We Pray With Her: Encouragement for All Women Who Lead
Emily Peck-McClain, Danyelle Trexler, Jen Tyler, J. Paige Boyer, Shannon Sullivan (Abingdon Press, 2018)
(This review is based on an advance review copy supplied by the publisher.
For a chance to receive your own free copy, see below.)
This collection of essays, reflections, and prayers is gathered from over 70 Methodist clergy women under the age of 40, compiled by the five editors named above. The result is a gifted resource that is as varied as seventy women can be, while holding the thread of that particular time of life, and that particular place in which women find themselves over and again in our society, of sometimes grumpy,* sometimes celebratory, oft-times put-upon, regularly resisting and persisting sisterhood.
Being at least ten years older than any of the writers, I cannot fail occasionally to recognize the generation gap between us. Still, the specificity and universality of their message to the women with whom they pray is that God is with us all.
The book itself is small enough to carry, and to read in a sitting if one had a whole afternoon stretched out ahead of oneself and needed some company during a cross-country flight to find a new job, or a long, slow chemo treatment, or the first day alone after the children start school.
More likely, it will be used as a resource for those moments when a certain prayer is needed, a voice of comfort or of challenge while you count to ten. Each essay is a page or so, followed by a prayer which might be a sentence or two, organized into sections of Call, Struggle, Courage, Resistance, Persistence, so that one can always find what is needed quickly and easily. Longer prayers are added in between the essays, for general themes: “A Prayer for Discernment;” “A Prayer for Transformation Through Struggle;” and for very specific needs: “A Prayer for the Unplanned End of Breastfeeding;” “A Prayer When Experiencing a Panic Attack,” for example. They are listed in the contents, for a quick-dip look-up.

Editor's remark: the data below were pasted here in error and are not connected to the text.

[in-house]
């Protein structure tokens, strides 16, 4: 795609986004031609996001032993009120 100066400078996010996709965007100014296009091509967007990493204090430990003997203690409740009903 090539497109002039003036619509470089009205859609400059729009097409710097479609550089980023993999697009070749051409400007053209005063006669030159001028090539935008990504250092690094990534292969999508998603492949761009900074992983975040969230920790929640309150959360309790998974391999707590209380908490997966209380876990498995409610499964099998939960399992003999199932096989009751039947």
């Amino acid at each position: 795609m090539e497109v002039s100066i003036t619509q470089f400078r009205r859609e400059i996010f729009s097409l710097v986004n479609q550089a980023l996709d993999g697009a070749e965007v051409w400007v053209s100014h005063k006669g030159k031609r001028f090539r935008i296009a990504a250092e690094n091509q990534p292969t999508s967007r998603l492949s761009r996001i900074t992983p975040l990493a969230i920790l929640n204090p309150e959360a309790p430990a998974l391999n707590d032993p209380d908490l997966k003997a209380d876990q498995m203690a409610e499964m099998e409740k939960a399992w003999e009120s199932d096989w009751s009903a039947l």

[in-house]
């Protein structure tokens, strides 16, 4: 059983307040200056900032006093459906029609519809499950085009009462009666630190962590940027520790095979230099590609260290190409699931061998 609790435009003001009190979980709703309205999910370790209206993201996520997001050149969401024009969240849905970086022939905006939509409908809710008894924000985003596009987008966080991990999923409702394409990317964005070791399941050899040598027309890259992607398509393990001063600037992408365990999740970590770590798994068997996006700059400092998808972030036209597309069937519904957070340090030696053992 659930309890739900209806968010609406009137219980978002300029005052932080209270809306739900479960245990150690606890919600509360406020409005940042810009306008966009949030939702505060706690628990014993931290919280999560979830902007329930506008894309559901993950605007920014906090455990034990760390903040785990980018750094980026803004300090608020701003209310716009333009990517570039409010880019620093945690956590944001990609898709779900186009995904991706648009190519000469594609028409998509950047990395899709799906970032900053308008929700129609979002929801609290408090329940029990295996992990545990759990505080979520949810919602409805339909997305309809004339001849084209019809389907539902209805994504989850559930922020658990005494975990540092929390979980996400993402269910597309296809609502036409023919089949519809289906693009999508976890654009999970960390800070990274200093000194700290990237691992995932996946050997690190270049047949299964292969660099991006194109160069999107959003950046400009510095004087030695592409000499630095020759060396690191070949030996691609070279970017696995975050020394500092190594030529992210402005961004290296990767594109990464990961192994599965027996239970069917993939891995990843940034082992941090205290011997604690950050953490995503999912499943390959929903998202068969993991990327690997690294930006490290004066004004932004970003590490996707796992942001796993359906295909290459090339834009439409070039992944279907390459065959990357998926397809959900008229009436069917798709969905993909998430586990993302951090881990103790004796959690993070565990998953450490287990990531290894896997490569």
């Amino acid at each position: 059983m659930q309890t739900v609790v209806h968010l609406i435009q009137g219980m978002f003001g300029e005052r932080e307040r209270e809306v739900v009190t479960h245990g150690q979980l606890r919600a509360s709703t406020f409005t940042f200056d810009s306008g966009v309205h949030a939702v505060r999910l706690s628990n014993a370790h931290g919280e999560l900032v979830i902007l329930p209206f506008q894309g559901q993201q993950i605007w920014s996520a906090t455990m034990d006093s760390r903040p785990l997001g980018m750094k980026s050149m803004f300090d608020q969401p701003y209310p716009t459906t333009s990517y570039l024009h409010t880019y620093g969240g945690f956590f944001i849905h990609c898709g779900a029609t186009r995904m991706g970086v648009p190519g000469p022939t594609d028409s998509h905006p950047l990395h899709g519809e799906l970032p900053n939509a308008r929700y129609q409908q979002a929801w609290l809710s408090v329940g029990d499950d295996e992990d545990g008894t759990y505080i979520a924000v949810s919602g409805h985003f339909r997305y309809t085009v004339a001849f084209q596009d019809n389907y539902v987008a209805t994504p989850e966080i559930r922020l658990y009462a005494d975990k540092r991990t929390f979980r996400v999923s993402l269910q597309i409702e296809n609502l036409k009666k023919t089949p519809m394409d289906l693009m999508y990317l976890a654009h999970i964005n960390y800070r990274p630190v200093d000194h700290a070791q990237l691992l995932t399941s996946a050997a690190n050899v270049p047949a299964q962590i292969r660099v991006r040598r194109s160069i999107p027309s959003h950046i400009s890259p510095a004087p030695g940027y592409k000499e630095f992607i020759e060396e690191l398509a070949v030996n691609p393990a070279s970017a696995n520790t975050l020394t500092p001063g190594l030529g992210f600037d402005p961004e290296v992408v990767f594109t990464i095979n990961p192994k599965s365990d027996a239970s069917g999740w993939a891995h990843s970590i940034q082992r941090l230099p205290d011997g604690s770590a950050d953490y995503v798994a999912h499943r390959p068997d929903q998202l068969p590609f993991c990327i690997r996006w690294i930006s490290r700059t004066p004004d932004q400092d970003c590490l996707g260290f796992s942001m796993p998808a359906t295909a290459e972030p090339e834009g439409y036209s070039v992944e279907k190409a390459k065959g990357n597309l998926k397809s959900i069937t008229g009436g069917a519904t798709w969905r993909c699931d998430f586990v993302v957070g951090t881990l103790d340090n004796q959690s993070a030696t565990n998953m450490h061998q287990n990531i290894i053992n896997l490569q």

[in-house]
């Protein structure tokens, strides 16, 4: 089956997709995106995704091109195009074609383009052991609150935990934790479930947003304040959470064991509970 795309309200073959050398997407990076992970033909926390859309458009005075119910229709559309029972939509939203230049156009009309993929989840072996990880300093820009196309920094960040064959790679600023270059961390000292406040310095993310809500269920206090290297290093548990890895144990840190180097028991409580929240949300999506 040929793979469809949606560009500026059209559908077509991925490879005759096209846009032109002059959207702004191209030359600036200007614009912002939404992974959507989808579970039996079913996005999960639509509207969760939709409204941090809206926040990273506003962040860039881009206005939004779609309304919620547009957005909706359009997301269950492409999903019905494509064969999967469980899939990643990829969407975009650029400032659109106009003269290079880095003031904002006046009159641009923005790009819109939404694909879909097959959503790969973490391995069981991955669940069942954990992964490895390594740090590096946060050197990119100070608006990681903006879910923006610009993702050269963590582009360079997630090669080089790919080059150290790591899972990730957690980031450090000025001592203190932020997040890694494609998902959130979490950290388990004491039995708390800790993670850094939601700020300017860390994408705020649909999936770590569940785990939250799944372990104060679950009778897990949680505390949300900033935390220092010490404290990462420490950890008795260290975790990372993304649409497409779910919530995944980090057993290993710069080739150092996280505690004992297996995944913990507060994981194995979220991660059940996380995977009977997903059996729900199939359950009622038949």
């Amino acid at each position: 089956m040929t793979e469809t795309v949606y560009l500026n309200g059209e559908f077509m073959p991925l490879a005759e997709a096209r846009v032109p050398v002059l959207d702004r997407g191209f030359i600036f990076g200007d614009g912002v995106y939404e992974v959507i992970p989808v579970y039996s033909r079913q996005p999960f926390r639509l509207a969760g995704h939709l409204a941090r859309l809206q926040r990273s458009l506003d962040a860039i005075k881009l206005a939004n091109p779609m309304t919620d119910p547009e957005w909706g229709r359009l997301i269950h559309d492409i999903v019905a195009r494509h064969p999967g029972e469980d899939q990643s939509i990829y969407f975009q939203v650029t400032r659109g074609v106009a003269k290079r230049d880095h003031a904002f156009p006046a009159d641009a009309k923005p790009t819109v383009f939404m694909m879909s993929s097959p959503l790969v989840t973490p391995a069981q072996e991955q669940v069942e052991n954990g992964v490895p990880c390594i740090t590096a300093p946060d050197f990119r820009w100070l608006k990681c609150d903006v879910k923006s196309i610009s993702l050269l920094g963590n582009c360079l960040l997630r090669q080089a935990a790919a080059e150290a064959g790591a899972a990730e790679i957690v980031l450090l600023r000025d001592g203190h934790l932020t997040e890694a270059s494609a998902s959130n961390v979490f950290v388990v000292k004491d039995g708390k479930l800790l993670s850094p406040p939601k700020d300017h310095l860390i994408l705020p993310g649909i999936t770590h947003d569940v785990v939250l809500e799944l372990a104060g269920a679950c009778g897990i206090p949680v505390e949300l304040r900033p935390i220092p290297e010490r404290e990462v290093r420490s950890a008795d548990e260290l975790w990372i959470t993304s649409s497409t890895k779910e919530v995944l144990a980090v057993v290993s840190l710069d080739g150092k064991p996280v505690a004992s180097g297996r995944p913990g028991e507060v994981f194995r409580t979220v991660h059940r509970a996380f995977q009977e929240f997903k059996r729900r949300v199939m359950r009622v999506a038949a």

There is also plenty of extra material to follow up on, should you feel so inclined. Each essay is headed by a quote from the Bible or from some other source, some familiar, others (to me) brand new. I want to learn more now about Sor Juana Ines de la Cruz, with a view to adopting her as my patron saint of sarcasm (see next paragraph). In the meantime, the regular return to scripture is a faithful anchor, and the variety of voices is such that you can choose your prayer companion: whether you need a comforter or a swift kick in the pants, they have you covered.
The hidden treasure of this book for me, though, is the wealth of imagery, pairing narwhals and Brussels sprouts (Rev. Elizabeth Ingram Schindler); smashing patriarchy and printers (Rev. Shannon E. Sullivan); describing courage as a pirouette (Rev. Sarah Karber); celebrating the secret virtue of sarcasm (Rev. Angela M. Flanagan). I enjoy these women’s wordplay, and their invitation to play along.
I can readily imagine giving this book as a gift to a woman embarking on a new call, a new career, a new phase of family life, or one who, in the middle of it all, is crying silently or aloud for some encouragement.
For your chance to receive a free copy of We Pray With Her, leave a comment on this blog before December 1, and make sure that you enter your email address. A random responder will receive an email asking where I can send the book during the first week in December. This deadline has now passed.
To order a copy for yourself or a friend, visit the publisher’s website or your favourite book retailer.
*(This is a good thing.)